My apologies in advance for going off topic but I believe the AVC community expects that we share the news when someone hits the pay window. Last week, our company, UpstairsSolutions.com, was acquired by a competitor to form the biggest provider in our space. http://www.upstairssolutions.com/P…Both teams are staying on board to help merge the two companies together and create a ‘best of the best’ product. We were a bootstrapped company of about 20 people. They are private equity backed with about 100 employees. And while I was the COO and not the founder, I could not have been more mentally and emotionally invested in this business over the last six years. Actually, maybe this is not so off topic since the founder of Upstairs Solutions is a woman.So, a thank you is in order to Fred and the whole AVC community for the knowledge, advice, and camaraderie. I also want to give a special thanks to Phil Sugar. When we were looking for advice and a sounding board, I reached out to him and he was a great help. Needless to say, I only knew Phil through AVC.com.Now on to the next leg of the journey…
Choosing Phil was a smart choice.Congrats!
Thanks. Phil was great. I will add that finding a good brain to pick around here is easy pickings, but Phil’s guest post really resonated with me.
HIs post was a keeper. I have it bookmarked.
Congrats Ken! All the best!
fantastic news Ken. Congrats
Thanks, Andy. (I feel like ‘Boom!’ deserves a better response than that but I cannot think of anything suitable.)
P A Y W I N D O WA very good thing.Very, very well played!Now, don’t spend the money just yet. Savor that elixir for a bit. Well played!I smell a Pay Window tee shirt in your future.
Thanks. I meant to give you credit for the pay window reference.
Oh, no, my friend. Every journey to the Pay Window is like Lewis & Clark, uncharted wonder and adventure.You have made it and own a special insight into your own soul. You did it by yourself and you, and you alone, should savor that triumph.You have come as close to making chicken salad out of chicken excrement as a man can come. You have wrestled with triumph and disaster and bested them both.Well played and enjoy!Now you can fund the good works that were always within you plus that trip to Fiji you always wanted.Enjoy the fruits of your labor before they get “redistributed”!
Congratulations! Having checked out your links it appears that this is a great match that is a win win for everyone!I also really admire this statement: “And while I was the COO and not the founder, I could not have been more mentally and emotionally invested in this business over the last six years. “
Thanks. The term ‘win win’ gets used a lot nowadays but I do believe it applies here.
Congrats, what are you thinking about your next steps?
Thanks, Shana.I will be sticking around. Our leadership team is staying on and while an integration is incredibly difficult to do well, I enjoy trying to get different opinions to work together and learn from each other.
Well done, and best of luck to your combined company’s future.Invictus, William Ernest HenleyOut of the night that covers me,Black as the pit from pole to pole,I thank whatever gods may beFor my unconquerable soul.In the fell clutch of circumstanceI have not winced nor cried aloud.Under the bludgeonings of chanceMy head is bloody, but unbowed.Beyond this place of wrath and tearsLooms but the Horror of the shade,And yet the menace of the yearsFinds and shall find me unafraid.It matters not how strait the gate,How charged with punishments the scroll,I am the master of my fate:I am the captain of my soul.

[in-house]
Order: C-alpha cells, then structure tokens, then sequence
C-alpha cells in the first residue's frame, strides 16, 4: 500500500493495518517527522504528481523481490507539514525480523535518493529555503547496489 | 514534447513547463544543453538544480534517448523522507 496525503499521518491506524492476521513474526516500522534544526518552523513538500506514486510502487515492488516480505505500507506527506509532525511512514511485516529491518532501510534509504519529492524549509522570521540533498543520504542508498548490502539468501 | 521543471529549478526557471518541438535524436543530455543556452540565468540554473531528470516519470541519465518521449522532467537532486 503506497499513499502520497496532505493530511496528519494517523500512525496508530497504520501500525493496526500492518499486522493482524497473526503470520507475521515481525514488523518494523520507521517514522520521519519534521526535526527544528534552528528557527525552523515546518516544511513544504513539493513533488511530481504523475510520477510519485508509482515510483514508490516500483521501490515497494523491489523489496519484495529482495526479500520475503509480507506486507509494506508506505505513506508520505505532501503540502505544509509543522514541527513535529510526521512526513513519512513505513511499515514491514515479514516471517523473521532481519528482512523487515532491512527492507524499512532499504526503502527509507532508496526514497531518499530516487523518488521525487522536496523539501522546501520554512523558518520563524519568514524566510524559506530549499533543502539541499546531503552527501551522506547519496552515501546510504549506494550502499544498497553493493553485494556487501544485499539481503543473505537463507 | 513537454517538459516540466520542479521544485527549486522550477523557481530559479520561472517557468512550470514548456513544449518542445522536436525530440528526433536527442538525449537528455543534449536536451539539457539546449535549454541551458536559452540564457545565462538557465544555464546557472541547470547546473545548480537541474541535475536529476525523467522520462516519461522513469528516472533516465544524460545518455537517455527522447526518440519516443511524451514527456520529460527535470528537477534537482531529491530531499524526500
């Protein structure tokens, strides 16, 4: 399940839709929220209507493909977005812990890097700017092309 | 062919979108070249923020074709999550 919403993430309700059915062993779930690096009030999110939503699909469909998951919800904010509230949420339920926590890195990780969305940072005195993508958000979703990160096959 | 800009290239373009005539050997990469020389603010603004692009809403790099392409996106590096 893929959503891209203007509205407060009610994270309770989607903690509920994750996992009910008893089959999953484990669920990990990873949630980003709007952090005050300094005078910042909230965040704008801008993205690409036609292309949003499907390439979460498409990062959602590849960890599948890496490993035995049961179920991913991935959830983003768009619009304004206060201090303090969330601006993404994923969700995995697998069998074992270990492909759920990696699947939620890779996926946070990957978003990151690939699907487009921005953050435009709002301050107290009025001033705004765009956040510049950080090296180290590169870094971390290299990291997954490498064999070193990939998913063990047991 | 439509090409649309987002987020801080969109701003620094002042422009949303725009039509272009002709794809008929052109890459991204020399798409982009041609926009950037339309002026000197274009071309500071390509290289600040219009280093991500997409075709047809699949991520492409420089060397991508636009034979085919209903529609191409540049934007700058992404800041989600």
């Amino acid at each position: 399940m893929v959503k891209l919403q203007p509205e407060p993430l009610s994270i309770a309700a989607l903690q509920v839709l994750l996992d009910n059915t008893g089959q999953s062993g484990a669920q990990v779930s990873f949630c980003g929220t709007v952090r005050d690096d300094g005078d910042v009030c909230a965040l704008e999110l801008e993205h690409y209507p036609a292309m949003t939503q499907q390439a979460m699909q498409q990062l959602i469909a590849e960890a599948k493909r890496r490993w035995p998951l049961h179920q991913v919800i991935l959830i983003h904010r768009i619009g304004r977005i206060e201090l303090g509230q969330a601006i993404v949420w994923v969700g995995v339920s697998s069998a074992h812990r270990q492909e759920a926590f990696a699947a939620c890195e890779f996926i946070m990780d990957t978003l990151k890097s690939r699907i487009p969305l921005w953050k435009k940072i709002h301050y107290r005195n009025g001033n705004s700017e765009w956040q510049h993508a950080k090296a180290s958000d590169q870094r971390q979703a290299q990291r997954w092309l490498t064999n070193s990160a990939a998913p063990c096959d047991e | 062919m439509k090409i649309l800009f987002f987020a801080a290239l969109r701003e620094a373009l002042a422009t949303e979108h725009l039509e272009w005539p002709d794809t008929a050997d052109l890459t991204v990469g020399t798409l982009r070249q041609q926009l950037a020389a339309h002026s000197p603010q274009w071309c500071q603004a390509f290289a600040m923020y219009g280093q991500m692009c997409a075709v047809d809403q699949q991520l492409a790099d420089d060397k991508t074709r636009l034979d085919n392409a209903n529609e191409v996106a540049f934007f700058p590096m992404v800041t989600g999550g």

Hell, well played, to you Marcus! Love it.
It’s the poem that is triggered in my head when I hear “pay window”. That feeling is what I’m hooked on. The combo of victory, freedom, righteousness, and confidence will outlast us all. Bask in it!Of course I look forward to your presence when pay window comes up. That view out your airplane is a pay window.
Great poet William Ernest Henley and not a bad critic
that is my personal gospel.
Cool, how much did you make? :-)Congrats!
A gentleman doesn’t kiss and tell. Thanks.
This news is certainly not “off topic”.Congrats!
Sincere congratulations. Way to go!
Suggestion:Take the hardware pieces of littleBits and partition them into (1) sensors (for temperature, voltage, current, magnetic field, gravitational field, bar code reading, acceleration, flow rate, pH, salinity, digital cameras, GPS, oxygen content, light, infrared, ultraviolet, wireless reception, RS-232C input, etc.), (2) transducers (linear motion, digital displays, circular motion, audio speakers, power relays, LEDs, radio frequency generators, heat source, wireless output, RS-232C output, etc.), and (3) everything else.For (3), f’get about it!Then for the sensors in (1) and the transducers in (2), give them USB interfaces.Then for the connections among the sensors and the transducers, have some software that is nearly as easy to use as the physical pieces.So, with a $35 computer with a root of a USB tree and with also a network interface card (NIC, i.e., Ethernet LAN connection), could build autonomous cars, airplanes, machine tools, materials handling robots, house monitors, house controllers, smart thermostats, electric power peak load minimizers, proportional integral derivative (PID) controllers (super smart slow cooker or deep fat cooker!), inventory system, BBQ cooker/smoker, etc.So I’m suggesting adding control.Five points:First, soon would also want some pieces of software that look as modular as Lego blocks (I told IBM that years ago!) or littleBits.Second, soon would have to address the software issues of parallelism, concurrency, locking, transactions, etc.Third, soon would build some serious systems and would have to consider reliability.Fourth, eventually would also have to consider security.Fifth, a first cut view of the future is getting what people want in the famous one word answer, “More” via more in automation via people managing computers managing computers … several levels deep managing computers doing the work, and at the last level we need lots of sensors and transducers and ways to control them.Exciting times to be living in!